The Student News Site of DePaul University

The DePaulia

The Student News Site of DePaul University

The DePaulia

The Student News Site of DePaul University

The DePaulia

DePaul hosts series of Black History Month events

For Black History Month, celebrated annually in February, DePaul hosts a series of lectures, forums and readings to celebrate the month.

The events, sponsored by the Office of Institutional Diversity and Equity, are an extension of the university’s Martin Luther King Jr. series.

Below is the list of events taking place in February.

“Superman, Black Man, Me: A Stage Essay” by Jonathan Kitt

Friday Feb. 7

3 – 5 p.m.

2350 N. Racine Ave., 301

A One-Man show written and performed by MFA alum (class of 2010), Johnathan

Kitt. Through humor and storytelling, “Superman, Black Man, Me” insists “all Black

men are Superman, they just don’t know it yet…” directed by Dexter Zollicoffer

Black History Month Lecture

Thursday, Feb. 13

3 – 4 p.m.

Lincoln Park Student Center, 325

Jakobi Williams will speak on the subject of his book “From The Bullet of The Ballot; The Illinois Chapter of the Black Panther Party and Racial Coalition Politics in Chicago.”

“N” by David Alex

Friday, Feb. 14

3 – 5 p.m.

2350 N. Racine Ave., 301

Staged reading of David Alex’s “N.” The play is set in an urban city where a young white artist rents a room from an elderly and socially conservative African-American woman. Directed by Jason Beck. Followed by light reception

Annual Forum on Race

Saturday, Feb. 15

1 – 3 p.m.

DePaul Center, 8005

In this event, attendees will discuss the issues and problems that stem from institutional bases like political systems and governments, communities, religion and economic organizations. The forum is a partnership with the City Colleges of Chicago, the Chicago Mayor’s Office Council on Diversity, School for New Learning and the OIDE.

Civic Engagement Today: Learning from the Civil Rights and Immigration Movements of the 20th and 21st Centuries

Thursday, Feb. 20

12 -2 p.m.

14 E. Jackson Blvd., 1601

With guidance from DePaul students and faculty, students at Michele Clark STEM High School will research principles in U.S. Civil Rights and immigration movements, culminating with a presentation of the findings. Students, faculty and activists from Afghanistan, Kenya, Taiwan, Ireland, Tanzania and Mexico will participate via teleconference.

Slavery as a Backdrop

Friday, Feb. 21

3 – 5 p.m.

2350 N. Racine Ave., 301

Student written and directed short pieces that explore the use of slavery as a back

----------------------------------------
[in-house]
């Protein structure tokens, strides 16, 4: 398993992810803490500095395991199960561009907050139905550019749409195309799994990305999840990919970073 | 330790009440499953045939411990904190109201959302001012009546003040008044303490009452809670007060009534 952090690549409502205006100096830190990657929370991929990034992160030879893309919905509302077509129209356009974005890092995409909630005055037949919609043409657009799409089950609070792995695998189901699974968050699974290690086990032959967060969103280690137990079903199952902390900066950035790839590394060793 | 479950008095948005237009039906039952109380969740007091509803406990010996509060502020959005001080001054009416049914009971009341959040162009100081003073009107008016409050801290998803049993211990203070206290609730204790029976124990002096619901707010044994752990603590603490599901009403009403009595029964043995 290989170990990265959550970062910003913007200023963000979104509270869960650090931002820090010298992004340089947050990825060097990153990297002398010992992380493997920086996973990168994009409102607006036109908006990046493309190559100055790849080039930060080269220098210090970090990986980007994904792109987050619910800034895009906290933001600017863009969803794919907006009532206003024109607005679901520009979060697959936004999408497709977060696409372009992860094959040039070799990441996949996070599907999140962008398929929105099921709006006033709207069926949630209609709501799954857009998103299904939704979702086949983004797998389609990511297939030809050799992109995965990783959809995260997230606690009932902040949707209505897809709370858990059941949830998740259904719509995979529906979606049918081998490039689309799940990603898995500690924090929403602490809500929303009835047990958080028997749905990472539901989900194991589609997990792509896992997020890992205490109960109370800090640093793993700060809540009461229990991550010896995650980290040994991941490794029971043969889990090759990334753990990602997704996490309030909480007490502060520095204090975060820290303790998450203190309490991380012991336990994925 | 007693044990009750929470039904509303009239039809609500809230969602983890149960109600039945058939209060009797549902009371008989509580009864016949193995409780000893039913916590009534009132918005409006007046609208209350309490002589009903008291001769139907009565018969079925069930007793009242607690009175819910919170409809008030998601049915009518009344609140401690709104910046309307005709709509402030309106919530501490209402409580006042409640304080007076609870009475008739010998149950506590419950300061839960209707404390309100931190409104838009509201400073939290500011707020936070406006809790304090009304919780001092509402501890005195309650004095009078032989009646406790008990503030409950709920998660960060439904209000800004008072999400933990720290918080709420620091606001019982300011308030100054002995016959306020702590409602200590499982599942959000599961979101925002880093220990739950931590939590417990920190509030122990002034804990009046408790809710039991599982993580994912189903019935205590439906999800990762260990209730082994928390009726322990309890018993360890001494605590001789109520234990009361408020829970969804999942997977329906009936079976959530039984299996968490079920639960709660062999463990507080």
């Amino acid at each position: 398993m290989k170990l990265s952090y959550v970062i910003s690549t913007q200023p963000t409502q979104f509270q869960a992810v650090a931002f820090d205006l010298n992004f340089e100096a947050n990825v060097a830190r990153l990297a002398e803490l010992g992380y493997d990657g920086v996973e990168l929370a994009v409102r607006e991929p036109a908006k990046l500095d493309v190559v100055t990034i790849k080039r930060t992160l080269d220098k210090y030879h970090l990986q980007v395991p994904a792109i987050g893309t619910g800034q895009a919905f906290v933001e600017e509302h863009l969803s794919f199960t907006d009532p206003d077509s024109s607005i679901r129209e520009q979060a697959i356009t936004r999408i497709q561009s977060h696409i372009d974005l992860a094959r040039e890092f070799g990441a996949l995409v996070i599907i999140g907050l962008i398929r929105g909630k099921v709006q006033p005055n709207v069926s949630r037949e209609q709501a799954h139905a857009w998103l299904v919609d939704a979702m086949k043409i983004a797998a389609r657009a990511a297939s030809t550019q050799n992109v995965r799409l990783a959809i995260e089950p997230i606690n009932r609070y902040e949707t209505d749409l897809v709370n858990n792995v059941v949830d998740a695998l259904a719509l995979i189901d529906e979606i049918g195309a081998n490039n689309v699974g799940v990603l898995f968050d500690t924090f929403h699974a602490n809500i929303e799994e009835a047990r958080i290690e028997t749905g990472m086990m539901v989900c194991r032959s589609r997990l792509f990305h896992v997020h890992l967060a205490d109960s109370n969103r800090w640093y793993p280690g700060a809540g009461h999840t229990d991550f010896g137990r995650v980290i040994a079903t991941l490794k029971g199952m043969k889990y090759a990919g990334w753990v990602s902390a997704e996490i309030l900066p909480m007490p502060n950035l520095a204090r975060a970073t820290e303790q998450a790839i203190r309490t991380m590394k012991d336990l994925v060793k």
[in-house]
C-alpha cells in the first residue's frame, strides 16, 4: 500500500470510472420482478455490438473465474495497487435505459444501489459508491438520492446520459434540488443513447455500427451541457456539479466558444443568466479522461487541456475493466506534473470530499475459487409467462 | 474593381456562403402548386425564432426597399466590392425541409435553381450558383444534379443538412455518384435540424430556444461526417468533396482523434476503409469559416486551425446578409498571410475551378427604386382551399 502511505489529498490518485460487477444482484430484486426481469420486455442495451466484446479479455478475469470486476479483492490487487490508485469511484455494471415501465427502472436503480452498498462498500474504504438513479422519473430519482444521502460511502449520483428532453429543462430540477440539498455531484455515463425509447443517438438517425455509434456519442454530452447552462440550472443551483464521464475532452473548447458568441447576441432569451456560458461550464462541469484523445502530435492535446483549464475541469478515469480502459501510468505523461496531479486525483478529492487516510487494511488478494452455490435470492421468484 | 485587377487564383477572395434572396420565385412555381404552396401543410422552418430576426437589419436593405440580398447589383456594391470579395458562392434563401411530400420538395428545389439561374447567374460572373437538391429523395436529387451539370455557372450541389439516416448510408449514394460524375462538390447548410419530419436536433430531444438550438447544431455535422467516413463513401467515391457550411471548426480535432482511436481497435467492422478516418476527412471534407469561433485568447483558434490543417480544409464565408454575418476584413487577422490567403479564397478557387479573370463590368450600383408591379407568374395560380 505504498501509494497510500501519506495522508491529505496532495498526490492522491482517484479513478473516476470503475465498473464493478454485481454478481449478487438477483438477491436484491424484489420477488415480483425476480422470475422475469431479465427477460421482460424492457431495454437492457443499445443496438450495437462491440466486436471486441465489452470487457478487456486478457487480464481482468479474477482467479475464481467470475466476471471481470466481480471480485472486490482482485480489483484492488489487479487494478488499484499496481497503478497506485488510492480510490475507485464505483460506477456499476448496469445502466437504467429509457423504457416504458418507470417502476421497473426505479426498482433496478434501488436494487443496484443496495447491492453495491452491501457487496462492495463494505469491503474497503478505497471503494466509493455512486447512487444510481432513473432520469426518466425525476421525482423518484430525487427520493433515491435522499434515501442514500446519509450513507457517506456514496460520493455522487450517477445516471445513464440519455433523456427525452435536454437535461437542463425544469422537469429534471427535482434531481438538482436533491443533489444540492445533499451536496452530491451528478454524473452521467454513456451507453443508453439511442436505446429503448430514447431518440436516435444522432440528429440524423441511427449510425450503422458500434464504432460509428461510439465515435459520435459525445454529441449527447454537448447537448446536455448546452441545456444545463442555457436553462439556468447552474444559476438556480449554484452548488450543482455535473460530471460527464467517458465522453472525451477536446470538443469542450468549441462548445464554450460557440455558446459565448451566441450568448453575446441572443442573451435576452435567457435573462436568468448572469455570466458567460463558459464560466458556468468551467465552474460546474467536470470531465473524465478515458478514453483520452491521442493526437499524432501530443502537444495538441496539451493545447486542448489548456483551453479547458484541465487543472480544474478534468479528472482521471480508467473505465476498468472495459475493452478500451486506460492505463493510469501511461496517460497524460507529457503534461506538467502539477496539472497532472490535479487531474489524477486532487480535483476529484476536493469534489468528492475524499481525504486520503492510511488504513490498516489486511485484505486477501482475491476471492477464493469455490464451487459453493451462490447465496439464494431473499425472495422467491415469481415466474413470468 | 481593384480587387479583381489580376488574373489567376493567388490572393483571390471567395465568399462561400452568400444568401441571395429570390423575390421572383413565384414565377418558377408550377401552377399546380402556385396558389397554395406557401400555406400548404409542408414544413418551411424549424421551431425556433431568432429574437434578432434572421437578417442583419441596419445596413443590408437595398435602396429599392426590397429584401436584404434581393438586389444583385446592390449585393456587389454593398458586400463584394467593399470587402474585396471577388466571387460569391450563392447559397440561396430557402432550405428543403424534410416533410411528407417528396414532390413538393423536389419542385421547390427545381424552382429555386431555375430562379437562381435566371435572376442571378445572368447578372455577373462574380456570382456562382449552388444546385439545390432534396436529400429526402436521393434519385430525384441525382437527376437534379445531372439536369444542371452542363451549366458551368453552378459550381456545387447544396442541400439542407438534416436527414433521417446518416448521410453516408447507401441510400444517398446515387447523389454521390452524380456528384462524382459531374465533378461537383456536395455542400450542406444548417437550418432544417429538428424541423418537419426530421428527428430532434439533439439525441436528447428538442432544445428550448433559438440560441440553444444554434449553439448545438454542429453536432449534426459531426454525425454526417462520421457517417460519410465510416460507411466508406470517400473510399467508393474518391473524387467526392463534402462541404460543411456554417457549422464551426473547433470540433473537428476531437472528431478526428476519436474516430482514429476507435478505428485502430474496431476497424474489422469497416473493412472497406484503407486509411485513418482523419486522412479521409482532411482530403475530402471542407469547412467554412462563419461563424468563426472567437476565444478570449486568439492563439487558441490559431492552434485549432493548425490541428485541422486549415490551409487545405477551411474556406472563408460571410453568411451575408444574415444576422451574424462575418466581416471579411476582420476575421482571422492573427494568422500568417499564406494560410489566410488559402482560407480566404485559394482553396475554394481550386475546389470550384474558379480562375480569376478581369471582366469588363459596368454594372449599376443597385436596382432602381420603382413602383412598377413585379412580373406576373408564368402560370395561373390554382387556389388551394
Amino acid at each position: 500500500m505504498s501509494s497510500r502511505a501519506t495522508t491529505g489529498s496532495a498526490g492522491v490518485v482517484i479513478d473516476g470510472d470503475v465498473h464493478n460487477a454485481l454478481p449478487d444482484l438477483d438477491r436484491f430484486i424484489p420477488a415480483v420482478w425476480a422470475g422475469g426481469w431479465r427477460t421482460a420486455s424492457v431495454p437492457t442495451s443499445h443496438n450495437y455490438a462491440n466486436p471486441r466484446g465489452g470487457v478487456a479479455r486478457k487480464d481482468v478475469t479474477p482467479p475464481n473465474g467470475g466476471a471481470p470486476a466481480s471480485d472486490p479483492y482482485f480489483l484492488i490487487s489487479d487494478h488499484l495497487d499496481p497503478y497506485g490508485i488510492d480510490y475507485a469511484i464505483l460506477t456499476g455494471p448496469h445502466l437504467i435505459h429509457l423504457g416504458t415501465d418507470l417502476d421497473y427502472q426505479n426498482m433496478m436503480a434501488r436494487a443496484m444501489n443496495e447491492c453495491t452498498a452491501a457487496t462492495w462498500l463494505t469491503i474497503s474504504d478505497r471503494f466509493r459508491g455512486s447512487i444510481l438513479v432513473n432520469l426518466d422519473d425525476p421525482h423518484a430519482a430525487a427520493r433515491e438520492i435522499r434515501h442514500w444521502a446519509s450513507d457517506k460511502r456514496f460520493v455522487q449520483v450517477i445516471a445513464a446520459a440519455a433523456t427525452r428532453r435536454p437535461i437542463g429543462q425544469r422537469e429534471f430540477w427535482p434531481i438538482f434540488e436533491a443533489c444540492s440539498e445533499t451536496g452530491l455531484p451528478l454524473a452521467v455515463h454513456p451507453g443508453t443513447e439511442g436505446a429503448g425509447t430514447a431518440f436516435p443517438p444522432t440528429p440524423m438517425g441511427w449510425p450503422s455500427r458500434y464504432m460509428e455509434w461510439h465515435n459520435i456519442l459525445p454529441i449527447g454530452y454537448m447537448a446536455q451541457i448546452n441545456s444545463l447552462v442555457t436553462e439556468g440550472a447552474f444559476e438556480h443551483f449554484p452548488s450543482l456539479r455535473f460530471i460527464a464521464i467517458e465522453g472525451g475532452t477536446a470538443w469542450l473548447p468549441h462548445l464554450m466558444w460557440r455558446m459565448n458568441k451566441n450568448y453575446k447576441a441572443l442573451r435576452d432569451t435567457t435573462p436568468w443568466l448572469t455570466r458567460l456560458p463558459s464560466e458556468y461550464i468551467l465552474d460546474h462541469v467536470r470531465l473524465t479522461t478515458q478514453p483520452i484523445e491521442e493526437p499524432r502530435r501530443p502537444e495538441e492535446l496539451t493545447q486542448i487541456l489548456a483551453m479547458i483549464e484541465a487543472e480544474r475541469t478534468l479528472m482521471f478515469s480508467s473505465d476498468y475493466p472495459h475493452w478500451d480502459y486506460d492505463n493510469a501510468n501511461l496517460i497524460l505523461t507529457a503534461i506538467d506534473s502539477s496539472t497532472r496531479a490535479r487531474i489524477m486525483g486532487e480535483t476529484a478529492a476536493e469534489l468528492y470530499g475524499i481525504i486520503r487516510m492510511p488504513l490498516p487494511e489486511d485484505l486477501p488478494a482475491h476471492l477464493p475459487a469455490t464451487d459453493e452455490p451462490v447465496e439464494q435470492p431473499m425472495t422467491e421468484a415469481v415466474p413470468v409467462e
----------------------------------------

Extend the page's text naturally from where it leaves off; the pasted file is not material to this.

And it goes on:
drop in plays such as “Whipping Man” and films such as “Gone with the Wind,”

“Django Unchained” and “12 Years a Slave.”

SANKOFA: 40 Years of Black Experience at SNL

Friday, Feb. 21

5:30 – 8:30 p.m.

DePaul Center, 11th Floor

A meet and greet and networking event School for New Learning students, faculty, staff and the larger DePaul community. The SNL SANKOFA project will be unveiled as well, a project that recognizes and celebrates diversity in SNL during its 40 years.

“Hate Crimes in the Heartland” A Documentary Screening

Tuesday, Feb. 25

7 p.m. screening; 7:45 p.m. discussion

CDM Theatre | 14 E. Jackson, lower level

A screening of the film that explores the media’s coverage of hate crimes over the past 90 years in Tulsa, revealing the extreme racial tension in America’s heartland as told through the eyes of

survivors of the 1921 Race Riot and the 2012 “Good Friday Murders.” A discussion with filmmaker Rachel Lyon and Rev. Jesse Jackson will follow.

More than a Month: A Film

Friday, Feb. 28

3 – 5 p.m.

2350 N. Racine Ave., 301

African-American filmmaker Shukree Hassan Tilghman traveled the country interviewing people from all walks of life asking the question throughout – “should Black History Month be ended?”

Obama and the Oscars: Lights, Camera, Nationalism

Friday, Feb. 28

4 – 7 p.m.

Richardson Library, Rosati Room

Academics, critics and film programmers will come together to discuss the production, distribution and marketing of films during President Obama’s second term, an atmosphere that’s lead to many films tackling slavery and racial discrimination of the American past. Speakers include: : George Elliott Clarke (E.J. Pratt Professor

of Canadian Literature at the University of Toronto and William Lyon Mackenzie

King visiting professor of Canadian Studies at Harvard University), Jasmine Cobb

(assistant professor of Communication Studies at Northwestern University),

Charles Coleman (film programmer for Facets Cin?

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